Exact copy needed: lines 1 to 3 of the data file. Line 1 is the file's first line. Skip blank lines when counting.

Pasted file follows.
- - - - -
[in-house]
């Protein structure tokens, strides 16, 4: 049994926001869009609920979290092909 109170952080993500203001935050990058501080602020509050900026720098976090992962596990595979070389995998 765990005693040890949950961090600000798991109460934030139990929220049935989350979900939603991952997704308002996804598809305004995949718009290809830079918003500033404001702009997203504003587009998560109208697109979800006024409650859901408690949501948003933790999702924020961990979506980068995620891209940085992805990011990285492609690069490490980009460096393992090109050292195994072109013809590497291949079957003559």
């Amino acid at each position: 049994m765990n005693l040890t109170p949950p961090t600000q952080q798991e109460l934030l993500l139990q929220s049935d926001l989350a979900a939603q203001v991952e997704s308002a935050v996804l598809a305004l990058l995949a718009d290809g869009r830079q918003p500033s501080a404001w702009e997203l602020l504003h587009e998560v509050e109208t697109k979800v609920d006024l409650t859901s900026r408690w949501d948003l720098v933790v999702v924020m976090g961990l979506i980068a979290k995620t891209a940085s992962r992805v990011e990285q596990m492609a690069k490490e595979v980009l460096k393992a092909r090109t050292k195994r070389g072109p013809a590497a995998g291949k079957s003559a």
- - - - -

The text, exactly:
[in-house]
């Protein structure tokens, strides 16, 4: 049994926001869009609920979290092909 109170952080993500203001935050990058501080602020509050900026720098976090992962596990595979070389995998 765990005693040890949950961090600000798991109460934030139990929220049935989350979900939603991952997704308002996804598809305004995949718009290809830079918003500033404001702009997203504003587009998560109208697109979800006024409650859901408690949501948003933790999702924020961990979506980068995620891209940085992805990011990285492609690069490490980009460096393992090109050292195994072109013809590497291949079957003559």
């Amino acid at each position: 049994m765990n005693l040890t109170p949950p961090t600000q952080q798991e109460l934030l993500l139990q929220s049935d926001l989350a979900a939603q203001v991952e997704s308002a935050v996804l598809a305004l990058l995949a718009d290809g869009r830079q918003p500033s501080a404001w702009e997203l602020l504003h587009e998560v509050e109208t697109k979800v609920d006024l409650t859901s900026r408690w949501d948003l720098v933790v999702v924020m976090g961990l979506i980068a979290k995620t891209a940085s992962r992805v990011e990285q596990m492609a690069k490490e595979v980009l460096k393992a092909r090109t050292k195994r070389g072109p013809a590497a995998g291949k079957s003559a």